The idea of establishing an Adventist college in the Visayas territory was first conceived in 1964 when the Central Philippine Union Mission was organized.13 Soon after its organization, the union leadership started to plan for a college. David J. Recalde, the first president of the college, recalled an event when L. L. Quirante, the CPUM Educational director, shared the dream to have a college in the Visayas in a speaking appointment at West Visayan Academy in Bonco, Pototan, Iloilo in 1965.14 Sometime in 1967, a search began all over the Visayas for a potential site for the college.15 Among the islands in the Visayas, Negros was always a front runner16 due to its strategic location. A committee, composed of the following members, was formed to look for a suitable place in Negros Island: Elders F. M. Arrogante (former CPUM president),17 D. C. Sabrine (former Negros Mission president),18 D. J. Recalde, (former Educational director and founding principal of Negros Mission Academy), and Dr. W. G. Dick (founder of Bacolod Sanitarium and Hospital—now Adventist Medical Center Bacolod). Later, D. M. Nierre and B. O. Sumicad, the Central Philippine Union Mission administrators, joined the committee.19 As the CPUC leadership promoted the pressing need for a college in the territory, the vision was caught and supported by the laity through their monthly financial contributions beginning in 1972. Several plans were employed such as One-Centavo-a Meal, One-Peso-a Month, Peso Parada and 2.5 percent of the monthly salary to be set aside for the project.20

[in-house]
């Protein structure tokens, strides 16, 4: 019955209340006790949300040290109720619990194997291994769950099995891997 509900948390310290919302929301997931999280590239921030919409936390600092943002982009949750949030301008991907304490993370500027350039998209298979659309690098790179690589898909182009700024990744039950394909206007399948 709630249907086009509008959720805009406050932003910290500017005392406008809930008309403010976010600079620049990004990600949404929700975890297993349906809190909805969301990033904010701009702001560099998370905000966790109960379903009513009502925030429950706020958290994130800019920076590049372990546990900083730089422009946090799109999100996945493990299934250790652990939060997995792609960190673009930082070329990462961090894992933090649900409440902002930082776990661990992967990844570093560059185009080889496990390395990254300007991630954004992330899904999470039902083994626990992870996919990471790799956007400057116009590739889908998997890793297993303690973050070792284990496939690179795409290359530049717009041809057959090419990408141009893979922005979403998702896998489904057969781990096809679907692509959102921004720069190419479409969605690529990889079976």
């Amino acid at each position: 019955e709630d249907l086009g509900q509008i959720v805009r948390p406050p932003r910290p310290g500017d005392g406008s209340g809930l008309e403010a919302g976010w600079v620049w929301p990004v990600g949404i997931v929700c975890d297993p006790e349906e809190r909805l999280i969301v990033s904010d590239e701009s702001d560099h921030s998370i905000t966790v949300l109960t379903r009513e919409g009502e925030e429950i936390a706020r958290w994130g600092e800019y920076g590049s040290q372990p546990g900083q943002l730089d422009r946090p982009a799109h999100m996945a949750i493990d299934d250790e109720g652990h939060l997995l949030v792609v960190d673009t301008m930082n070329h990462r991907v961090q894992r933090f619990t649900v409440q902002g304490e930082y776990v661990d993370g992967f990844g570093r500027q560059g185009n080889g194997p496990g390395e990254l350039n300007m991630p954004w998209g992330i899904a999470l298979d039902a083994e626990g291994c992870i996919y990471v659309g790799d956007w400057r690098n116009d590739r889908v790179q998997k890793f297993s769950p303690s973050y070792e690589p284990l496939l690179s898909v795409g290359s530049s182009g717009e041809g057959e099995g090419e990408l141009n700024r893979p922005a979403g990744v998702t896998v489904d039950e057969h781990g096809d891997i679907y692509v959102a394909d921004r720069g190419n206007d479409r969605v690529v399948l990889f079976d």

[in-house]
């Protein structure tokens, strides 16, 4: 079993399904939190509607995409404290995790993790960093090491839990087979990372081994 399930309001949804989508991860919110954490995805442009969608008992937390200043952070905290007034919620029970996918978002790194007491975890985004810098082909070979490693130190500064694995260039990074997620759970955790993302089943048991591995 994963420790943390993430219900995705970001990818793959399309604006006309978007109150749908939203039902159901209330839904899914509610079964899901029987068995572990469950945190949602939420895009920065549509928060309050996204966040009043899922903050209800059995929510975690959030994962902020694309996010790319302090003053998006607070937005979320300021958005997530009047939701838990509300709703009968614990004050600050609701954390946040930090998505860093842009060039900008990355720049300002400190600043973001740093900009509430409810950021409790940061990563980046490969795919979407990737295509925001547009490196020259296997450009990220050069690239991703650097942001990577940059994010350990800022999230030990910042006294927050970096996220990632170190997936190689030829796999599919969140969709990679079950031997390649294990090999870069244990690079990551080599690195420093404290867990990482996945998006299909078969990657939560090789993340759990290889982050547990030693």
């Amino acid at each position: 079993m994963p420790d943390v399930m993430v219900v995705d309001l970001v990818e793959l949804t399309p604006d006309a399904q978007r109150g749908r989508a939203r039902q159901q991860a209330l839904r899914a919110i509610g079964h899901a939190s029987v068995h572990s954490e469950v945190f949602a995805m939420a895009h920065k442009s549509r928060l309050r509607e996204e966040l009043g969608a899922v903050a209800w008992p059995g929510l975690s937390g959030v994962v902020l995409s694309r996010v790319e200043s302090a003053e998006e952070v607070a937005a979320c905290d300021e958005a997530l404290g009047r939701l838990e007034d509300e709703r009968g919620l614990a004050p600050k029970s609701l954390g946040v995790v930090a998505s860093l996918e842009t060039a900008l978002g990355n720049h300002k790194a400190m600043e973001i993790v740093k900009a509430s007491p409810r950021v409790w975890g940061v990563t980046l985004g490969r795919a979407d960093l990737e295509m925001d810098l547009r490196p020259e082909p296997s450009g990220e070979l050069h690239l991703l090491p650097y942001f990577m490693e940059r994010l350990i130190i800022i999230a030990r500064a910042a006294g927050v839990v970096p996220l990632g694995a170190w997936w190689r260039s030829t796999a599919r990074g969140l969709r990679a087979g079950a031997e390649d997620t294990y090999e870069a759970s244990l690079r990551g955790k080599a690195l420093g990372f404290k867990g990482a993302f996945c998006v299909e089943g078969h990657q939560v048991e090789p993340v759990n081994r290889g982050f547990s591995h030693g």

D. J. Recalde, a member of the search committee, said that the committee made more than 50 search trips to Negros, Cebu, and Panay Islands between 1967 and 1979. However, between 1967 and 1968 one site attracted the attention of the mission and union leadership. This was the Sugarland Plantation nestled at the foot of the Marapara Mountain range. He said he visited the first site three or four times. On one of his visits he met with L. L. Pan of the China Banking Corporation and one of the potential donors. The price of land at that time was P12,000 per hectare, but it was offered to the search committee for P7,000 per hectare for the 294 hectares. When the committee assessed the property, they observed and discovered potential challenges like finding a source of water, road accessibility, and fertility of the land. The committee decided to consider another place as suggested by A. C. Segovia, the Far Eastern Division associate education director (now Southern Asia-Pacific Division) when he visited in 1978. On their way back to Bacolod City, they visited the newly suggested land, but the committee showed less interest. A. C. Segovia noticed the area was irrigated, the coconut trees were heavy laden with nuts, and an abundant harvest could be taken from the luxuriant field of sugarcane. Such observation made him conclude “this is the land,” he told the committee members.21 Dionisio M. Nierre, president of Negros Mission, lost no time informing the union leadership of his strong recommendation that they should purchase the property. The committee visited Raymundo Dizon, owner of the property, to negotiate. The committee was informed by the owner that the 212 hectares were under negotiation with a Chinese buyer for his piggery project. Dizon wanted to have P14,000 per hectare but was offered P12,000 by the Chinese businessman. The transaction was to close in two weeks. The committee felt that the property was too big for the needs of the college and finally, Dizon offered to purchase 71 hectares for P12,000. On the way home to Bacolod, D. J. Recalde was instructed by the committee to negotiate with Mr. Dizon to sell the 71 hectares for P10,000 per hectare. On a Monday in January 1979, special prayer was offered for the negotiation. Two days later, D. J. Recalde visited Mr. Dizon. The visit was early in the morning and he brought some freshly baked cinnamon bread from the Bacolod Sanitarium Hospital. D. J. Recalde offered to pay P7,000 per hectare; however, Dizon agreed to P8,000 per hectare. Recalde presented to him the worldwide work of the church in improving the living condition of the community. Further, he consoled, that whatever amount he thought he was losing would be his contribution to the project and his long-lasting legacy for the young people in the land. Since the Holy Spirit softened his heart, Mr. Dizon settled on a final price of P7,000 per hectare. Finally, the search committee recommended a favorable location for a college to be built. It is situated at Barangay Alegria, Murcia, Negros Occidental.22 The union officers flew immediately to Bacolod and Ben O. Sumicad, the union treasurer, wrote a check for P600,000 for 71 hectares of land including the sugarcane. At the end of the milling season, the sugarcane yielded P45,000.23 “The real thrust began in earnest in 1979”24 upon the purchase of the property.25 The events happened in quick succession, Elders S. M. Rada and D. J. Recalde were appointed as development officers.26 After that, a kindhearted lady, May Chung, donated US$64,000 which was used in procuring an additional 35 hectares of land.27 In 1981, due to the great desire of young people to obtain an Adventist Christian education in the union territory, more than 200 of them went to Mountain View College for their education, but they were denied enrollment due to insufficient classrooms and dormitory space.28 Seeing the immediate need of a growing union in the Visayas, the worldwide church leadership appropriated the Thirteenth Sabbath School Offering overflow for Central Philippine Union Mission College in the second quarter of 1981.29 Finally, after 17 years, the dream became a reality.30 On August 12, 1981, the groundbreaking ceremony was held.31 The keynote speaker was Dr. C. D. Hirsch, General Conference Educational director. The ceremony was graced by the Honorable Alfredo Montelebano, Jr., the Provincial Governor of the Negros Occidental as the guest speaker.32 The attendees hung their monetary gifts on the money tree, and they amounted to P28,696.33 The monetary gift was used as additional funding for the construction project. On October 2, 1981, the actual construction of the building started under the management of engineer R. R. Victoriano, a Seventh-day Adventist architect and contractor, who offered his services as supervising engineer for free.34 The first edifice constructed was Pioneer Hall, which was endearingly called “Noah’s Ark.”35